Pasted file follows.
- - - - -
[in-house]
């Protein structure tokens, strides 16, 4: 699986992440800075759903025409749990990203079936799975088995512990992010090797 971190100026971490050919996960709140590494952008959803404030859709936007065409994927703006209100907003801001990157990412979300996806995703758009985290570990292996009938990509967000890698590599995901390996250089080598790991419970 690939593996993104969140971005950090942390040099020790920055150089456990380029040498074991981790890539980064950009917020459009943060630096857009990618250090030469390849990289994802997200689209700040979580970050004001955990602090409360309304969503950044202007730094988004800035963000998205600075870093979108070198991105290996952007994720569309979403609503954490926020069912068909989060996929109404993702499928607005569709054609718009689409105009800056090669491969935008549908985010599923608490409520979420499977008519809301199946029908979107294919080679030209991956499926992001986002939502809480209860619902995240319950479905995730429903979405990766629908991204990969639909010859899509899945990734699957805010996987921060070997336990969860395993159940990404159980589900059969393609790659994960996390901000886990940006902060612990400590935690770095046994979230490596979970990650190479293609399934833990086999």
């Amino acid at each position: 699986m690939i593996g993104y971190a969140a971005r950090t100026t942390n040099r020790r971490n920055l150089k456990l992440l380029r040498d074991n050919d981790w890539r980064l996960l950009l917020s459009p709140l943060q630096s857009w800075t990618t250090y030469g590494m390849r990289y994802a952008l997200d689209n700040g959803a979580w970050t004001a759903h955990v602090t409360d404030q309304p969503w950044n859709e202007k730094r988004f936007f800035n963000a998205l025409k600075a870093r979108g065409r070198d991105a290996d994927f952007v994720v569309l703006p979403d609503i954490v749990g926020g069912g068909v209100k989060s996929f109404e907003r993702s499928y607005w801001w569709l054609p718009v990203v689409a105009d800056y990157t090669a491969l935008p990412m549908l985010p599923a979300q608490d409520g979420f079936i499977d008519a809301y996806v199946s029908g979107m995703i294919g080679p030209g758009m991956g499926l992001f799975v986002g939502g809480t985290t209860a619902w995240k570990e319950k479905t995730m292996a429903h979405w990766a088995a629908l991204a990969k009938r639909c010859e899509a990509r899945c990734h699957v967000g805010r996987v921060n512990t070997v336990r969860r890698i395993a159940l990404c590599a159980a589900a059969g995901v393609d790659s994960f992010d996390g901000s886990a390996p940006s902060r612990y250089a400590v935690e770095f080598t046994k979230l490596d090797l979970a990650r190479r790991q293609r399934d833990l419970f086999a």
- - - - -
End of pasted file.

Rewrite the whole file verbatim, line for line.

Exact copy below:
[in-house]
């Protein structure tokens, strides 16, 4: 699986992440800075759903025409749990990203079936799975088995512990992010090797 971190100026971490050919996960709140590494952008959803404030859709936007065409994927703006209100907003801001990157990412979300996806995703758009985290570990292996009938990509967000890698590599995901390996250089080598790991419970 690939593996993104969140971005950090942390040099020790920055150089456990380029040498074991981790890539980064950009917020459009943060630096857009990618250090030469390849990289994802997200689209700040979580970050004001955990602090409360309304969503950044202007730094988004800035963000998205600075870093979108070198991105290996952007994720569309979403609503954490926020069912068909989060996929109404993702499928607005569709054609718009689409105009800056090669491969935008549908985010599923608490409520979420499977008519809301199946029908979107294919080679030209991956499926992001986002939502809480209860619902995240319950479905995730429903979405990766629908991204990969639909010859899509899945990734699957805010996987921060070997336990969860395993159940990404159980589900059969393609790659994960996390901000886990940006902060612990400590935690770095046994979230490596979970990650190479293609399934833990086999």
């Amino acid at each position: 699986m690939i593996g993104y971190a969140a971005r950090t100026t942390n040099r020790r971490n920055l150089k456990l992440l380029r040498d074991n050919d981790w890539r980064l996960l950009l917020s459009p709140l943060q630096s857009w800075t990618t250090y030469g590494m390849r990289y994802a952008l997200d689209n700040g959803a979580w970050t004001a759903h955990v602090t409360d404030q309304p969503w950044n859709e202007k730094r988004f936007f800035n963000a998205l025409k600075a870093r979108g065409r070198d991105a290996d994927f952007v994720v569309l703006p979403d609503i954490v749990g926020g069912g068909v209100k989060s996929f109404e907003r993702s499928y607005w801001w569709l054609p718009v990203v689409a105009d800056y990157t090669a491969l935008p990412m549908l985010p599923a979300q608490d409520g979420f079936i499977d008519a809301y996806v199946s029908g979107m995703i294919g080679p030209g758009m991956g499926l992001f799975v986002g939502g809480t985290t209860a619902w995240k570990e319950k479905t995730m292996a429903h979405w990766a088995a629908l991204a990969k009938r639909c010859e899509a990509r899945c990734h699957v967000g805010r996987v921060n512990t070997v336990r969860r890698i395993a159940l990404c590599a159980a589900a059969g995901v393609d790659s994960f992010d996390g901000s886990a390996p940006s902060r612990y250089a400590v935690e770095f080598t046994k979230l490596d090797l979970a990650r190479r790991q293609r399934d833990l419970f086999a």